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Vivienne Westwood’s Personal Wardrobe To Be Auctioned

Vivienne Westwood, Milan Fashion Week 2017 Street Style. Shutterstock.
Vivienne Westwood, Milan Fashion Week 2017 Street Style. Shutterstock. (andersphoto)

A taffeta ball gown with the span of a light aircraft is one of the more magnificent items to go on sale at Christie’s in June as part of an auction of the personal wardrobe of Dame Vivienne Westwood.

From her 1999 Dressed to Scale collection, the gown may be dramatic but is a drop in the ocean among more than 200 lots of fashion, jewellery and accessories worn by the late designer, activist and patron saint of punk over the decades.

Adrian Hume-Sayer, a collections director at Christie’s, said: “This sale is without precedent and will always be without equal. The personal wardrobe of arguably Britain’s greatest ever fashion designer is pretty incredible. It’s a sort of once in a lifetime thing.”

The items have been selected by Andreas Kronthaler, Westwood’s husband of more than 30 years, as well as a design partner and the creative director of the Vivienne Westwood brand. He discussed his idea to organise it with Westwood in the final weeks before she died, aged 81, in 2022.

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The earliest look dates back to Westwood’s Autumn/Winter 1983-84 collection, Witches. Inspired in part by the US artist Keith Haring’s drawings on the theme, the navy blue two-piece features a skirt with a sheer panel placed cheekily just below the knicker line – a fitting design quirk from the person who eschewed knickers both times she attended Buckingham Palace to receive honours.

Another, from the spring/summer 2005-06 Propaganda collection – which was among Westwood’s most overtly political and was inspired by the work of Aldous Huxley – is printed with slogans including “NINSDOL”, which the designer said stood for nationalist idolatry, non-stop distraction and organised lying, and “Who the Fuck Needs Art?”

Her off-kilter, anti-establishment clothes, worn by everyone from Pharrell Williams to Theresa May, perhaps found their most apt and magical model in the Derbyshire-born designer herself, and most of the lots are made up of complete looks as worn by Westwood rather than single garments.

It was the signs of wear and personality that Hume-Sayer said were part of the “perfect storm” of the auction – some even still have her badges on them; “some buttons and pins and things”.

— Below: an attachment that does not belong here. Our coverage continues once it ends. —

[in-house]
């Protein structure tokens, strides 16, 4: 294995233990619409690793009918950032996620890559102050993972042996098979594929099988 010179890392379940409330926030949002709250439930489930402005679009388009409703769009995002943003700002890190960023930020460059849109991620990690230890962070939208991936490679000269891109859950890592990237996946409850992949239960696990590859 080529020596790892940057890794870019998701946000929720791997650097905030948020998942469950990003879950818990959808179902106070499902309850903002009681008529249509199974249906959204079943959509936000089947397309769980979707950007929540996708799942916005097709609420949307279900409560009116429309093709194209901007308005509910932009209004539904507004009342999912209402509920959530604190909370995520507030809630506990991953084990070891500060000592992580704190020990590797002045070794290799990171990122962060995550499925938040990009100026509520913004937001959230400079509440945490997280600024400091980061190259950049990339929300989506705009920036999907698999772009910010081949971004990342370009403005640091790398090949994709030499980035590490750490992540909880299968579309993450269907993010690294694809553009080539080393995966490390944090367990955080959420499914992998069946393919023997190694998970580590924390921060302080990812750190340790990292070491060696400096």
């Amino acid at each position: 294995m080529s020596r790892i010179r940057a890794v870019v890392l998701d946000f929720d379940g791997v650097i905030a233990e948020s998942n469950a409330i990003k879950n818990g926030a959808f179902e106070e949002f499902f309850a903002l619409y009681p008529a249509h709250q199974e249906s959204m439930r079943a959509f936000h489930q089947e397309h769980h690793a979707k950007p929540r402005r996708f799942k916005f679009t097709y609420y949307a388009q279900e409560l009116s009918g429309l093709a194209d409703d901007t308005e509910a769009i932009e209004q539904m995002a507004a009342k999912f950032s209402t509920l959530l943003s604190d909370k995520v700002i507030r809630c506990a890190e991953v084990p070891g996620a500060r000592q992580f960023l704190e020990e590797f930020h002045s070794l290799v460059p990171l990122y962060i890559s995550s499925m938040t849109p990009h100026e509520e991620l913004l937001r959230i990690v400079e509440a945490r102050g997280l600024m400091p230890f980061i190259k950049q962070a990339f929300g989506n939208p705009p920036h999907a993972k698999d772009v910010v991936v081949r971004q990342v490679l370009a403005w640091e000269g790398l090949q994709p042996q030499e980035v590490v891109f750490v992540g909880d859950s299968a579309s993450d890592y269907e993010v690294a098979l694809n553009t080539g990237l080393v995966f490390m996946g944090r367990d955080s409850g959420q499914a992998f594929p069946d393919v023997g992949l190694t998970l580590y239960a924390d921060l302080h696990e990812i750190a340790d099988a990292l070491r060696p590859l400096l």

From the collection of a person who ate pizza with a knife and fork, you can expect the clothes to be in good condition. But, fittingly for someone who cared deeply for the planet, many of them show signs of repair. Some items, said Hume-Sayer, had been “mended and mended and mended”.

One dress from the Gaia the One and Only spring/summer 2011 collection, an ice-blue satin “Cinderella” dress – apparently one of Westwood’s favourites – has been extensively mended. On another item, Hume-Sayer said he thought he could recall seeing “a needle still stuck in it where she was mending it”.

This dedication to her activist ethos felt fitting, as well, said Hume-Sayer, as offering an insight into the woman behind the clothes, who grew up “in that wartime era of make do and mend.”

It was too early to tell who the buyers would be but Hume-Sayer expected that, “with a name of this scale and somebody who’s had this much influence on so many people”, potential bidders would be “everybody you expect and everybody you don’t.”

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The clothes will also be sold alongside Westwood’s playing cards project, which the activist-designer conceived to help raise funds for Greenpeace.

The entirety of proceeds from the sale will go to The Vivienne Foundation, Amnesty International and Médecins Sans Frontières.

The items will be presented across two auctions: a live sale in London on 25 June and an online auction from 14-28 June. They will also be on display as part of a free exhibition open to the public at Christie’s, King Street, London, from 14-24 June.

By Ellie Violet Bramley

Learn more:

Fashion Can Go for Eye-Popping Prices at Auction. Who’s Buying It?

After headline pieces — sometimes formerly owned by celebrities or featured on TV — sell for blockbuster prices, they can end up pretty much anywhere, from museums to collectors’ closets.

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